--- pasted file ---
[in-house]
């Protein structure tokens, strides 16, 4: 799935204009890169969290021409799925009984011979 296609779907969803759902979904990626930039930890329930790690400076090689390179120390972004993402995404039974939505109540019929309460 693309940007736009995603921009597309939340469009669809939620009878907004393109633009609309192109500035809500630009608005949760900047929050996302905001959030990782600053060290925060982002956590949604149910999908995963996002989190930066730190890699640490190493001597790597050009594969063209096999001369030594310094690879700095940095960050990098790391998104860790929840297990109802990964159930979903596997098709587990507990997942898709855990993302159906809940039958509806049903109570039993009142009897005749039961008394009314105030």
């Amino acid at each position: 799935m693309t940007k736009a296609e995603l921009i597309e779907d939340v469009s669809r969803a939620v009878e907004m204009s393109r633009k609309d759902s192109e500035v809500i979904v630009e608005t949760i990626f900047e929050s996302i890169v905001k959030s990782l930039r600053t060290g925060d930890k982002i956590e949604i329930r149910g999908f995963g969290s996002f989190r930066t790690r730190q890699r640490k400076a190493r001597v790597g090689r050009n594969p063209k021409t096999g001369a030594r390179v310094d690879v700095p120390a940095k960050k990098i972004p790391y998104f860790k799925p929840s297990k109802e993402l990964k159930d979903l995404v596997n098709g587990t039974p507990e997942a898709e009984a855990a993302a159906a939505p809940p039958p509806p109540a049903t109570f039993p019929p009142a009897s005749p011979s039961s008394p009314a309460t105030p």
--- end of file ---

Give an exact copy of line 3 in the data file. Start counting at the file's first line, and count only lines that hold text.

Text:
């Amino acid at each position: 799935m693309t940007k736009a296609e995603l921009i597309e779907d939340v469009s669809r969803a939620v009878e907004m204009s393109r633009k609309d759902s192109e500035v809500i979904v630009e608005t949760i990626f900047e929050s996302i890169v905001k959030s990782l930039r600053t060290g925060d930890k982002i956590e949604i329930r149910g999908f995963g969290s996002f989190r930066t790690r730190q890699r640490k400076a190493r001597v790597g090689r050009n594969p063209k021409t096999g001369a030594r390179v310094d690879v700095p120390a940095k960050k990098i972004p790391y998104f860790k799925p929840s297990k109802e993402l990964k159930d979903l995404v596997n098709g587990t039974p507990e997942a898709e009984a855990a993302a159906a939505p809940p039958p509806p109540a049903t109570f039993p019929p009142a009897s005749p011979s039961s008394p009314a309460t105030p």